Hi there! This is the first in our series of interviews on MBA programs in Germany. Torsten Wulf directs the MBA program at HHL Leipzig, one of the top MBA programs in the country. We asked him why German business schools have taken so long to become competitive internationally.
When will we start seeing more internationally competitive MBA programs in Germany?
I think that will happen pretty soon. We have a total of around 250 MBA programs. You have the leading schools: HHL, Mannheim, WHU in Koblenz, GISMA, ESCAP-EAP, and then you have a number of emerging ones. ESMT is doing very well right now, and I think in a couple of years they will be a major competitor because there is a lot of money behind it. Frankfurt Goethe Business School is saying that they are going to offer a full-time MBA program from next fall. A couple of the larger universities are considering setting up their own business schools, as Mannheim did. Aachen is doing that and probably Cologne will follow.
In the end, you might have a set of seven, eight, nine larger business schools, and these kinds of schools have realized that it’s important to compete internationally and also be in the rankings.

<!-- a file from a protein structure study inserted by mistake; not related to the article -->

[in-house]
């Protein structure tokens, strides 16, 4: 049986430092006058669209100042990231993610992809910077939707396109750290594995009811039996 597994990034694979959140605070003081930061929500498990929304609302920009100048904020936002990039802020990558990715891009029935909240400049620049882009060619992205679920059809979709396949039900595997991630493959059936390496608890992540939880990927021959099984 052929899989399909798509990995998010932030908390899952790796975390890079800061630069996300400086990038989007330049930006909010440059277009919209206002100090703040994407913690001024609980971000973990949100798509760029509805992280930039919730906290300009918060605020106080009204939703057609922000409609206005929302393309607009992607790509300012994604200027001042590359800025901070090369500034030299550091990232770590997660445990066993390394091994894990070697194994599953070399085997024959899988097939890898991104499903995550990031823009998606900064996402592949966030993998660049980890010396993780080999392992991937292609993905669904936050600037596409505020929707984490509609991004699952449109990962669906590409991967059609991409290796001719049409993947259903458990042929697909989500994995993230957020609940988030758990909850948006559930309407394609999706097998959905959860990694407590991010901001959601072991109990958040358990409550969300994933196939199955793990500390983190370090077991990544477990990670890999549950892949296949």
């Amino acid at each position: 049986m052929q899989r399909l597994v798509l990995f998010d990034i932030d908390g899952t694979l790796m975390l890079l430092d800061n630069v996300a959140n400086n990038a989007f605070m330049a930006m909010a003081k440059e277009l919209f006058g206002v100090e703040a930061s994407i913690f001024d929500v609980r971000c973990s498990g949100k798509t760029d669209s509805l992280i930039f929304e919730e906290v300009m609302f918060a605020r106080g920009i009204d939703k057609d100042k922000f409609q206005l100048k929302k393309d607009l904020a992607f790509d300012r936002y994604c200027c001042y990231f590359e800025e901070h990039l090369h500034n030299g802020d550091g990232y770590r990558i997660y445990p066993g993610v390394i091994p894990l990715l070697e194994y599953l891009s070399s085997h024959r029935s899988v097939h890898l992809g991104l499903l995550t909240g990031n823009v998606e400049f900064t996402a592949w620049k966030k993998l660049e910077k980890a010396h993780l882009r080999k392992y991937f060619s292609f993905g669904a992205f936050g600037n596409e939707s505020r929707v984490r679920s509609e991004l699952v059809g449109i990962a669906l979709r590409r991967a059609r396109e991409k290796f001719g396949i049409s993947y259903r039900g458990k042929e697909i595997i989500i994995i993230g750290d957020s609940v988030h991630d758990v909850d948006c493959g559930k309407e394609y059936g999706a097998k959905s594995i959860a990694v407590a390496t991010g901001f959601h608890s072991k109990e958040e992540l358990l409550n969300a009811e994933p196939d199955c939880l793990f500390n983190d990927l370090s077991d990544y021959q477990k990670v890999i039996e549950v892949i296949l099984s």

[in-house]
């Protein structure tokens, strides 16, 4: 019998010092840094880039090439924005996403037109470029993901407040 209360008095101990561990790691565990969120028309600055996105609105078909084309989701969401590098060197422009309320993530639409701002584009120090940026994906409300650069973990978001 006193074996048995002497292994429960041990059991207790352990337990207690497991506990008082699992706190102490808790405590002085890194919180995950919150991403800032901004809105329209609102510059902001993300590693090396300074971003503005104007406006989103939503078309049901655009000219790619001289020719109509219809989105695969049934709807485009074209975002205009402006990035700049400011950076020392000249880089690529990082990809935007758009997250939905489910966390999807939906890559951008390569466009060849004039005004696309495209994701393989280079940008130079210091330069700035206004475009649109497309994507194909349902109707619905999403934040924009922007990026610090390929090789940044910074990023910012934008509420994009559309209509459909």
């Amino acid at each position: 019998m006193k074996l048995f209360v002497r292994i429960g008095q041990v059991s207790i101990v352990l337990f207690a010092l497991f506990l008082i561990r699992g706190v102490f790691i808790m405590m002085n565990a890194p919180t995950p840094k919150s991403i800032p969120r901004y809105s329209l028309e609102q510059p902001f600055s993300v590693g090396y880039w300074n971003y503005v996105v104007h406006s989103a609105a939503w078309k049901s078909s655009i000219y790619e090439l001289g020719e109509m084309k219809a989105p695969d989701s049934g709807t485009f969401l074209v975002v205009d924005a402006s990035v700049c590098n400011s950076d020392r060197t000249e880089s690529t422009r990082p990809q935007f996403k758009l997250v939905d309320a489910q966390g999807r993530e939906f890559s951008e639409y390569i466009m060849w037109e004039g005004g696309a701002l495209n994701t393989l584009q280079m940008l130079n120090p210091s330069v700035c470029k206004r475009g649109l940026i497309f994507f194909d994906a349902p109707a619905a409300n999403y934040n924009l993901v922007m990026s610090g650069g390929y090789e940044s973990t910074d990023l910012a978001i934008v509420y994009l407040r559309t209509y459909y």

Why has it taken so long?
For us to get into the major European rankings – the Financial Times, for example – is not that easy, because a lot of the schools here are quite small, and the MBA programs have not existed for a very long time. You need to exist for five years before you can get into the rankings. If you are looking not at the full-time MBA rankings in the FT, but the Master of Management rankings, you find the University of Mannheim and the University of Cologne. So German business schools are actually getting into these rankings, and you’ll see more of us very soon.
How has the German structure differed?
The structure has always been different. We didn’t have the Bachelor-Master system where you have 3 or 4 years of college, then you work, and then you return to a business school. We have a diploma program here in Germany where you study for 4 years. Afterwards, you have your degree – a diploma in business (Diplom Kaufmann) – which is equivalent to a MSc. And then you go and work. This is now phased out. Diploma programs are not offered anymore.
We started the last one this year, and what is now happening here is that Bachelor programs are offered in business and economics, and also masters programs in business and economics. By 2010, all German universities are offering Bachelor and Master programs. Most of these only started in 2007, so the first bachelors will come out in 2010. And then the game starts.
With this kind of structure, things like MBA will become more and more popular. Bachelor programs exist in other areas, whatever – engineering, natural sciences, whatever. Then you have to consider what you do after the bachelor. Then the MBA will become more prominent. For us, the Bologna accord and the changes that are taking place not only in Germany, but all over Europe, is actually a good chance to make MBA programs more prominent.